Suddenly, a flash of light from the nearby highway caught his eyes. It was sunlight glancing off a Cadillac barreling down the asphalt. Squinting, he watched it disappear over a hill. His dreams were hitched to the Caddy’s bumper. ”Seeing those fancy cars,” he says, “I knew there had to be a better deal than picking cotton.” Willie says these words with the same certainty that even a broken clock proclaims the time correctly twice a day. “And I hoped that deal involved music.”

Hallelujah for country music, it did.

See Amy Nelson and Cathy Guthrie, Folk Uke, at the Continental Club in Austin (6/16/18)

Wednesday, June 13th, 2018

www.FolkUke.com

Folk Uke at the Continental Club Gallery
Austin, Texas
Saturday, June 16, 2018

Willie nelson & Family at the Back Yard (April 28, 2013)

Saturday, April 28th, 2018

Willie Nelson with daughters Paula Nelson and Amy Nelson

Saturday, April 14th, 2018

Paula Nelson, Connie Nelson, Amy Nelson, Scooter Jennings and friends

Saturday, April 14th, 2018

Ben Dorcy: “Lovey, King of the Roadies”

Tuesday, March 20th, 2018

SXSW: At Scoot Inn, a ‘backstage’ peek at life of a legendary roadie

www.music.blog.mystatesman.com
by:  Dave Thomas

There were two things happening at the eastern fringe of SXSW on Friday afternoon.

In the sun-splashed dirt courtyard of the Scoot Inn beer garden, the Brooklyn Bowl Family Reunion was in the final stretch of a three-day run — Erika Wennerstrom’s enormous voice on “Extraordinary Love” was swamping the place like a tsunami, drowning out pockets of disinterest.

But inside Scoot Inn proper — what was on this afternoon the “Roadie Lounge” — the star of the afternoon was a legend on a different level. Ben Dorcy, who maintained his title of “oldest living roadie” by working until the week he died at the age of 92 last September, was being celebrated with sneak peeks at a documentary 13 years in the making.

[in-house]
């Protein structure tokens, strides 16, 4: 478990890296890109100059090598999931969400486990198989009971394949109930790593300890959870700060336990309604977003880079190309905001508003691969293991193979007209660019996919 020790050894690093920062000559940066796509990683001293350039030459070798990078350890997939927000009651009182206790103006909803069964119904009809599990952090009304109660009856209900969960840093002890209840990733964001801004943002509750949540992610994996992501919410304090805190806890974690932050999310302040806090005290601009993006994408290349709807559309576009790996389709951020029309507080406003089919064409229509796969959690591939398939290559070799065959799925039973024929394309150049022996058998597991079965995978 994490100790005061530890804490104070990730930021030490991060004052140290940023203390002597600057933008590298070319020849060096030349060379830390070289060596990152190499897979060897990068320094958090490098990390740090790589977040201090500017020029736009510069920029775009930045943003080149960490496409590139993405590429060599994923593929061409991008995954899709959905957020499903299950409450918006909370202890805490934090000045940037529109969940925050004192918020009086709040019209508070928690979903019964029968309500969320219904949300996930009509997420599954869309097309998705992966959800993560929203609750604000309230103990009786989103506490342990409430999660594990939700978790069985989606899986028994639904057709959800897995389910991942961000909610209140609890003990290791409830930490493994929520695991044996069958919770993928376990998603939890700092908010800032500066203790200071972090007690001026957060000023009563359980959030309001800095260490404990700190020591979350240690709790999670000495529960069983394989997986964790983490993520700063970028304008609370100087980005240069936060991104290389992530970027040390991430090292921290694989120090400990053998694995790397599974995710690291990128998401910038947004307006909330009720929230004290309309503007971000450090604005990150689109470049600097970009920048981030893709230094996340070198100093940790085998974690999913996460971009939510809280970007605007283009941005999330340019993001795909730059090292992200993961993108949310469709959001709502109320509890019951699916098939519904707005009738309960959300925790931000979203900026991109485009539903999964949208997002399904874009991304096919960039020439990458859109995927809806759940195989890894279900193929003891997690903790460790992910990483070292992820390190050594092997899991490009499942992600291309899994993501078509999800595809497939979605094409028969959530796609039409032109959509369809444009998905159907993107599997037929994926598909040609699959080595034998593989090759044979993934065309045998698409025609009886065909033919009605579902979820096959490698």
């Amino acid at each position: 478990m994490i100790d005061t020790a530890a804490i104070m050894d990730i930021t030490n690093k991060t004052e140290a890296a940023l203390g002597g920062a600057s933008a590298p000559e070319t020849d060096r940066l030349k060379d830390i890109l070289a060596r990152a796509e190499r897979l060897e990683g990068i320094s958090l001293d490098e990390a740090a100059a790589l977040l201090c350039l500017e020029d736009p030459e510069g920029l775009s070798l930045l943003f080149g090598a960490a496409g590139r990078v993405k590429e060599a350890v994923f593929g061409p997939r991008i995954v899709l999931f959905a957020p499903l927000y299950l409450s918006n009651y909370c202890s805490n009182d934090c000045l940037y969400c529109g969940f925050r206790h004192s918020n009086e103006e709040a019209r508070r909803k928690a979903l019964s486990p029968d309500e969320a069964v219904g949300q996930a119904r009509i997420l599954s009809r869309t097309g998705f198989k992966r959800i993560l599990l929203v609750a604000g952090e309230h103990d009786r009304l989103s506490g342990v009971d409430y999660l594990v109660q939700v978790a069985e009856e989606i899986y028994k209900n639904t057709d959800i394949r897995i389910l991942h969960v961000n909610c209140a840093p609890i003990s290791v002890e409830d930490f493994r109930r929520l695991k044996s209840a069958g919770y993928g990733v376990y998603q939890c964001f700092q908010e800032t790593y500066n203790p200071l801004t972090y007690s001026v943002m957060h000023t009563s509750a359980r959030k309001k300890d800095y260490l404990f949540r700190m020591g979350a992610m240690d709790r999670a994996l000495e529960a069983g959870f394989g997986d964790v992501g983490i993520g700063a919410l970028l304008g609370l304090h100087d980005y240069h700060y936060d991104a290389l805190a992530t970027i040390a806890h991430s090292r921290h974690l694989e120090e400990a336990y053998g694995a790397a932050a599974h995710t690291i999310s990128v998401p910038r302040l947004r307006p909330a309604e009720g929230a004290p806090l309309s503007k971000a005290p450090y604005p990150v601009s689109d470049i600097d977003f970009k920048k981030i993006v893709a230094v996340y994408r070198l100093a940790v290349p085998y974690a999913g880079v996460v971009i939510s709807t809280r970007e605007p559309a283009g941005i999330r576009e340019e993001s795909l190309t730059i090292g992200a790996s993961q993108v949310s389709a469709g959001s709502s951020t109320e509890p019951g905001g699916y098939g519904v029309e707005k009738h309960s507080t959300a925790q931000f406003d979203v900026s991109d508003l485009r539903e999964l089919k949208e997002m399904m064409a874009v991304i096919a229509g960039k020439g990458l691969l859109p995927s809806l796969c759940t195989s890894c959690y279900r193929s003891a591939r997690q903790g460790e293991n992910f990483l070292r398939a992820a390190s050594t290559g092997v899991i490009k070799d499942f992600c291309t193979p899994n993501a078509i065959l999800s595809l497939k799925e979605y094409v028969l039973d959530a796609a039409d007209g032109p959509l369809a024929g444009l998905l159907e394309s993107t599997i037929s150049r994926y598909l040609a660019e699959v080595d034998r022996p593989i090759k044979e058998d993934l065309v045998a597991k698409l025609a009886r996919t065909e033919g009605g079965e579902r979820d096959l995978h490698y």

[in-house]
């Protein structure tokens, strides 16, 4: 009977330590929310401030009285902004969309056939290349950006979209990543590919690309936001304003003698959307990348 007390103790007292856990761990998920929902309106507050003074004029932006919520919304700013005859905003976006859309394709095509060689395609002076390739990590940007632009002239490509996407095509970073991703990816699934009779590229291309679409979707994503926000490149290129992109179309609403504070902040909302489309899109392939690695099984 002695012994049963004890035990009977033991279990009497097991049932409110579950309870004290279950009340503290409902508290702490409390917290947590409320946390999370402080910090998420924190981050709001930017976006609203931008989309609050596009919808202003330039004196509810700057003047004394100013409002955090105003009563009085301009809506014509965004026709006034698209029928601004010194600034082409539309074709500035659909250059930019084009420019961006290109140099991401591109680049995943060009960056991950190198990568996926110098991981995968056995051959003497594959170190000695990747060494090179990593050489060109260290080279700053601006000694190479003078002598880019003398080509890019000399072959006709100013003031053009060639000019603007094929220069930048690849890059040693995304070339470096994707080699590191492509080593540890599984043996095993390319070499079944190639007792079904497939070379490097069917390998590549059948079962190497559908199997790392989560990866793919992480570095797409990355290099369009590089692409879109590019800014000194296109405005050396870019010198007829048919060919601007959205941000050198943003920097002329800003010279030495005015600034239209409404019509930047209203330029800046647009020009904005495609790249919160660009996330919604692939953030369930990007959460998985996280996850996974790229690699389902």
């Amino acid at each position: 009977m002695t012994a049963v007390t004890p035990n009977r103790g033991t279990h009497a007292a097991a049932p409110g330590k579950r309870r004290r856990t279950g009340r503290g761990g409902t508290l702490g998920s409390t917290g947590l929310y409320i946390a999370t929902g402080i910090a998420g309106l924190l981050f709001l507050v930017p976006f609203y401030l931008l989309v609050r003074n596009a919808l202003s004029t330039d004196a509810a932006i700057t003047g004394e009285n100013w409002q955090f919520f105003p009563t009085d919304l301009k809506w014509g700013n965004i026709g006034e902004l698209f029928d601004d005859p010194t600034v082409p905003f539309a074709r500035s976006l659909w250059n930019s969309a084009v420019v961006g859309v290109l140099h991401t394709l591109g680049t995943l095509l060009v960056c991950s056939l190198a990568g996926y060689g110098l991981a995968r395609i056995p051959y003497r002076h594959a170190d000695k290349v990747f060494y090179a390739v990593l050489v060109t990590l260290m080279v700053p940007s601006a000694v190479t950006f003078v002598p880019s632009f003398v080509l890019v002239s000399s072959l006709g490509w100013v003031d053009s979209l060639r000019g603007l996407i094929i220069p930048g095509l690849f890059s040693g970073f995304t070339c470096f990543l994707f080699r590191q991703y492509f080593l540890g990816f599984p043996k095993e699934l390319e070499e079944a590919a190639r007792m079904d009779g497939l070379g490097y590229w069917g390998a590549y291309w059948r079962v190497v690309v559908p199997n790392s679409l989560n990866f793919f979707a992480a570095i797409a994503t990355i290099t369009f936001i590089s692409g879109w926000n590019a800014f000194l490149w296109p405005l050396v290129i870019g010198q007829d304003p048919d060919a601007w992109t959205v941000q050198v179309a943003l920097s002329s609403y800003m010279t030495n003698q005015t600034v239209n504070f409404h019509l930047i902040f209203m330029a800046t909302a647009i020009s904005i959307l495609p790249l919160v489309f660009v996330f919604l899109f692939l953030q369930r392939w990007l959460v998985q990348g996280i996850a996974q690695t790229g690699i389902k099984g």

Every now and then Amy Nelson, daughter of Ben’s longtime employer Willie, would try to bring the two events together, speaking to the outside crowd of the virtues of “Lovey” — as Dorcy was known to those close to him. But still, a separation remained: The show and … backstage.

For an event honoring the original roadie, it was only natural.

It was fitting that the Scoot Inn would host — it is one of the few Austin bars old enough to encompass the legacy of Dorcy, who was born in 1925, two years before the first jukebox. After serving as gardener and valet to John Wayne, Dorcy would hit the road for 65 years with the giants of country music.

Inside the dark and cool interior of the historic bar, the first 15 minutes of the documentary: “Lovey: King of the Roadies” began with Dorcy aboard Willie’s bus, sharing a joint with his old boss and recounting stories of misbehavior and wild times. It is a professional and polished film of music legends sharing what is legendary to them. Among the many icons on screen, we don’t lose sight of who the star of this show is. There’s Dorcy, shuffling along on his cane, his countenance weathered to sharp angles. In portraits, his eyes are inscrutable. In snapshots with friends, they are alive with joy.

“He took care of all these stars with this star power,” Amy Nelson said. “And he had that same kind of star power. He could have been an actor, too. He was hanging around all these amazing people and he chose to serve them.”